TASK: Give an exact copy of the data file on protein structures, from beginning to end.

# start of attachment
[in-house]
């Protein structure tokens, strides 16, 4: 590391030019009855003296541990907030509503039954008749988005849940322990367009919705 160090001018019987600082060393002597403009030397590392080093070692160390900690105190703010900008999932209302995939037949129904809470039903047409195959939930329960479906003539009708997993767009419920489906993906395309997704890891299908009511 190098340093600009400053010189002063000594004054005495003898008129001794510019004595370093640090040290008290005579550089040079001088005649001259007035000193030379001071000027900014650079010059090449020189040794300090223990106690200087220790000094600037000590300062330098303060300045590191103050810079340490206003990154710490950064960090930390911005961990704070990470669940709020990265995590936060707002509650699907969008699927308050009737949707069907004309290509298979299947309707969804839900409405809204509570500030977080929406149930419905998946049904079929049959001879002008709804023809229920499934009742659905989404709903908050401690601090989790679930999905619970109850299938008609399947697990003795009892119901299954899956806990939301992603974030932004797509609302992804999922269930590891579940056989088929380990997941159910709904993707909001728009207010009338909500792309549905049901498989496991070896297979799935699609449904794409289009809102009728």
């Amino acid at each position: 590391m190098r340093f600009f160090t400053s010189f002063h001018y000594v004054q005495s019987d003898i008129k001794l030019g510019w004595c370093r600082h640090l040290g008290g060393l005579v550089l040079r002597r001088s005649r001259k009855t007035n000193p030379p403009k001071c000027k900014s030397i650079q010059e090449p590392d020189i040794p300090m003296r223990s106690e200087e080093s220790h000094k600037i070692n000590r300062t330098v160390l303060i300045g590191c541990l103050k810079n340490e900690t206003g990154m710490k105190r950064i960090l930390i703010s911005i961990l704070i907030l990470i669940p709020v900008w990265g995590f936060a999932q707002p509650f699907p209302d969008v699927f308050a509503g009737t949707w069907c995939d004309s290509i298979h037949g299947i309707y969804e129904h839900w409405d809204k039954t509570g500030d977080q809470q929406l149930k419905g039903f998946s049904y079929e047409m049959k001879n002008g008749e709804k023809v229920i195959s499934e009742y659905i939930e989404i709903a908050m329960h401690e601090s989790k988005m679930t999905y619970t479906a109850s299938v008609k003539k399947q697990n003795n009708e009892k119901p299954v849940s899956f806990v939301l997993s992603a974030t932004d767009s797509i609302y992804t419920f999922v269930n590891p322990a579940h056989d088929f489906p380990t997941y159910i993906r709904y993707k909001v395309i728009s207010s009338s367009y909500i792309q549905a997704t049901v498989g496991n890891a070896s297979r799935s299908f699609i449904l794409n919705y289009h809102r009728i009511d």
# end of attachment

[in-house]
């Protein structure tokens, strides 16, 4: 590391030019009855003296541990907030509503039954008749988005849940322990367009919705 160090001018019987600082060393002597403009030397590392080093070692160390900690105190703010900008999932209302995939037949129904809470039903047409195959939930329960479906003539009708997993767009419920489906993906395309997704890891299908009511 190098340093600009400053010189002063000594004054005495003898008129001794510019004595370093640090040290008290005579550089040079001088005649001259007035000193030379001071000027900014650079010059090449020189040794300090223990106690200087220790000094600037000590300062330098303060300045590191103050810079340490206003990154710490950064960090930390911005961990704070990470669940709020990265995590936060707002509650699907969008699927308050009737949707069907004309290509298979299947309707969804839900409405809204509570500030977080929406149930419905998946049904079929049959001879002008709804023809229920499934009742659905989404709903908050401690601090989790679930999905619970109850299938008609399947697990003795009892119901299954899956806990939301992603974030932004797509609302992804999922269930590891579940056989088929380990997941159910709904993707909001728009207010009338909500792309549905049901498989496991070896297979799935699609449904794409289009809102009728």
């Amino acid at each position: 590391m190098r340093f600009f160090t400053s010189f002063h001018y000594v004054q005495s019987d003898i008129k001794l030019g510019w004595c370093r600082h640090l040290g008290g060393l005579v550089l040079r002597r001088s005649r001259k009855t007035n000193p030379p403009k001071c000027k900014s030397i650079q010059e090449p590392d020189i040794p300090m003296r223990s106690e200087e080093s220790h000094k600037i070692n000590r300062t330098v160390l303060i300045g590191c541990l103050k810079n340490e900690t206003g990154m710490k105190r950064i960090l930390i703010s911005i961990l704070i907030l990470i669940p709020v900008w990265g995590f936060a999932q707002p509650f699907p209302d969008v699927f308050a509503g009737t949707w069907c995939d004309s290509i298979h037949g299947i309707y969804e129904h839900w409405d809204k039954t509570g500030d977080q809470q929406l149930k419905g039903f998946s049904y079929e047409m049959k001879n002008g008749e709804k023809v229920i195959s499934e009742y659905i939930e989404i709903a908050m329960h401690e601090s989790k988005m679930t999905y619970t479906a109850s299938v008609k003539k399947q697990n003795n009708e009892k119901p299954v849940s899956f806990v939301l997993s992603a974030t932004d767009s797509i609302y992804t419920f999922v269930n590891p322990a579940h056989d088929f489906p380990t997941y159910i993906r709904y993707k909001v395309i728009s207010s009338s367009y909500i792309q549905a997704t049901v498989g496991n890891a070896s297979r799935s299908f699609i449904l794409n919705y289009h809102r009728i009511d």